Over the last several years, the Archdiocese of Milwaukee has seen what Fr. John Hemsing, rector of Saint Francis de Sales Seminary, terms “a modest increase” in the number of men studying to become priests for the archdiocese.
In 2011-2012, there were 28; for the opening of the 2015-2016 school year, there were 33.
However, the seminary is also providing formation for seminarians from the Dioceses of La Crosse, Green Bay and Joliet – something Fr. Hemsing considers “a reliving the history of Saint Francis de Sales Seminary,” as for much of its 170-year existence, the seminary has trained priests for all of the state’s dioceses.
“Even when I was a seminarian here, there were seminarians here from Madison, Green Bay and La Crosse,” he said. “For a while, other dioceses began to send their guys other places, but in the last few years La Crosse and Green Bay have been sending some of their seminarians here for their priestly formation.”
History, formation emphasized
In inviting bishops to send their men to Saint Francis de Sales for formation, Fr. Hemsing notes the institution’s history – the oldest seminary in the United States that has remained on the same property for 160 years.
“We’re not going away. We have a great tradition of forming men for the priesthood,” he said, noting 4,000 men have been trained for priesthood during the seminary’s history; 42 alumni became bishops; seven became archbishops and three became cardinals.
Fr. Hemsing also emphasizes the formation seminarians receive.
“We teach what the Roman Catholic Church teaches. You’re not going to get anything way out there or anything that would be construed as not part of the Catechism of the Catholic Church and what the Catholic Church teaches,” he said. “That’s very important for bishops to know – that their seminarians are going to be trained in the traditions and teachings of the Roman Catholic Church.”
‘Teaching parishes’ key
Each seminarian is assigned to a teaching parish when he begins his first year of theology studies, the start of his final four years of formation.
“In those four years, he is connected with one parish and a pastor who is his parish supervisor and with a parish teaching team,” Fr. Hemsing said. “The parish teaching team meets with him on a regular basis to critique his ministry style and what he’s doing in the parish.”
Every year includes a particular concentration of parish life, e.g., administration, catechesis, human concerns, liturgy, etc.
“They get an experience of working in a parish, pretty much like priests, without being priests,” Fr. Hemsing said. “They have the opportunity to give faith witnesses, catechize, help people prepare for sacraments that one day they will be celebrating as a priest.”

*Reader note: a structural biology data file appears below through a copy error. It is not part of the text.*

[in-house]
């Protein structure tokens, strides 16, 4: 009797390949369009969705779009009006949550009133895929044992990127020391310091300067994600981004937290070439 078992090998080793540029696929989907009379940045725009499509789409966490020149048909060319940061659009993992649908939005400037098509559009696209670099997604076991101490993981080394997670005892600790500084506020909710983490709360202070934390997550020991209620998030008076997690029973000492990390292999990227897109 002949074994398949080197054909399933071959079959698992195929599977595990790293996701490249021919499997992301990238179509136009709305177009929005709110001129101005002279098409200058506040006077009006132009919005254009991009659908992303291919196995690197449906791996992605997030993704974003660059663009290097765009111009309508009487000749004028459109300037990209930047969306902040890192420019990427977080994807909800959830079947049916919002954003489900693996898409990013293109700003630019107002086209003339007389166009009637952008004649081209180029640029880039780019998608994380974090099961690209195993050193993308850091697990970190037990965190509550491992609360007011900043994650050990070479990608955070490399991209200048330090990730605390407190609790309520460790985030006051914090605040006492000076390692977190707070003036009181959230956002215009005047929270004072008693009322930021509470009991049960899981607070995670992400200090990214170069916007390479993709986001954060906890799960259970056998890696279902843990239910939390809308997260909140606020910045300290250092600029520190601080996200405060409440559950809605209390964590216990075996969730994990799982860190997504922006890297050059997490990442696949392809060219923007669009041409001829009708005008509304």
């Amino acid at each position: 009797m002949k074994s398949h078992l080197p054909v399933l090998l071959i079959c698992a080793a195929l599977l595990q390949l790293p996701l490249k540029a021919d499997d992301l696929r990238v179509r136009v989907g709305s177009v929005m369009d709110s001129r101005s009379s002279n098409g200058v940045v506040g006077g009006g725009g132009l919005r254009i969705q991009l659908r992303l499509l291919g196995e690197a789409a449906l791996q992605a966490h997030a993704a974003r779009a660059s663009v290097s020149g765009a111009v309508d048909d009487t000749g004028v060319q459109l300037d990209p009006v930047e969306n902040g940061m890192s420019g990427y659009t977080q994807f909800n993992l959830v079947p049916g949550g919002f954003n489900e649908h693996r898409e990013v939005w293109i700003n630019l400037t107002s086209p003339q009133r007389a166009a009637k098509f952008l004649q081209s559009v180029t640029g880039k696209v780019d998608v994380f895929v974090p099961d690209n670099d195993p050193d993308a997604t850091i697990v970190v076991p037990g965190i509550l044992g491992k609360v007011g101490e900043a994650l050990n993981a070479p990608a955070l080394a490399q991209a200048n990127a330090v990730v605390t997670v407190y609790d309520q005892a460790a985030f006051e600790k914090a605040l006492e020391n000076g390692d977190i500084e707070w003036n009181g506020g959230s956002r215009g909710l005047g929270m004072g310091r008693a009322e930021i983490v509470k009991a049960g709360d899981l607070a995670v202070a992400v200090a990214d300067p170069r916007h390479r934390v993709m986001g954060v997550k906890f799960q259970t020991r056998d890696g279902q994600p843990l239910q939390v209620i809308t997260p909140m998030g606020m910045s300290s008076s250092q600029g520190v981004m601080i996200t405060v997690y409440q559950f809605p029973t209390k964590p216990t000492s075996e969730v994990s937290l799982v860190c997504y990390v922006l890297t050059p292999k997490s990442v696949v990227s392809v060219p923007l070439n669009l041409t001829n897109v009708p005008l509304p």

He noted that by being in the parish for four years, seminarians get to know parishioners, as well as students in school and religious education classes, go through the liturgical cycle of Scripture once, and see how that parish celebrates Christmas and Easter year after year.
Fr. Hemsing said teaching parishes take the “investment” they make in seminarians seriously.
“Parishioners are very candid and upfront with me when talking about the seminarians,” he said of the consultation he does. “They all speak wonderfully of them, but then they also say he can use fine tuning on this or tweak that. So it really is a great program.”
Fr. Hemsing noted that during the ordination rite, he presents the candidates and the archbishop asks him, “Do you find them to be worthy?” and he responds, “After consultation with the people of God and those concerned with their training, I have found them to be worthy.”
“With regard to the teaching parish model and committee, we really consult with the People of God to see if this man is worthy,” he said.
Dedicated men answer call
Fr. Hemsing’s enthusiasm for the seminary’s history and its formation extends to the seminarians themselves.
“I have a great respect for each one of the guys here studying for the priesthood — for their dedication and for their openness to new things, looking at church in a new way, coming to understand their calling and what that means in our world,” he said.
Fr. Hemsing said that when he talks to groups and benefactors about Saint Francis de Sales Seminary, he tells them stories about the seminarians.
“They are really fine men dedicated to the church, dedicated to their relationship with God, dedicated to the People of God,” he said. “These men have had to stand up in a society that really does not honor what they are seeking. Yet, they are willing to stand up and say, ‘I want to be a priest. I want to serve God, I want to serve the people.’”
Fr. Hemsing said people are hopeful when they hear about the seminarians.
“People like to hear that there is a future for our church, and that there are men who are studying for the priesthood, which is wonderful,” he said.
Prior to becoming the seminary’s rector in October 2011, Fr. Hemsing was a parish priest, a perspective he uses in evaluating seminarians.
“I see in these men a real priestly heart. These are men who are not looking for any kind of honors or glory or anything, but to be people of service. That is quite profound,” he said. “As a parish priest for 23 years, I always ask myself as I’m evaluating them, ‘As a priest, would I want him to be my associate pastor?’ or ‘Would I be willing to serve with this man in a parish?’ When I say yes, we move on. That’s where it hits the ground.”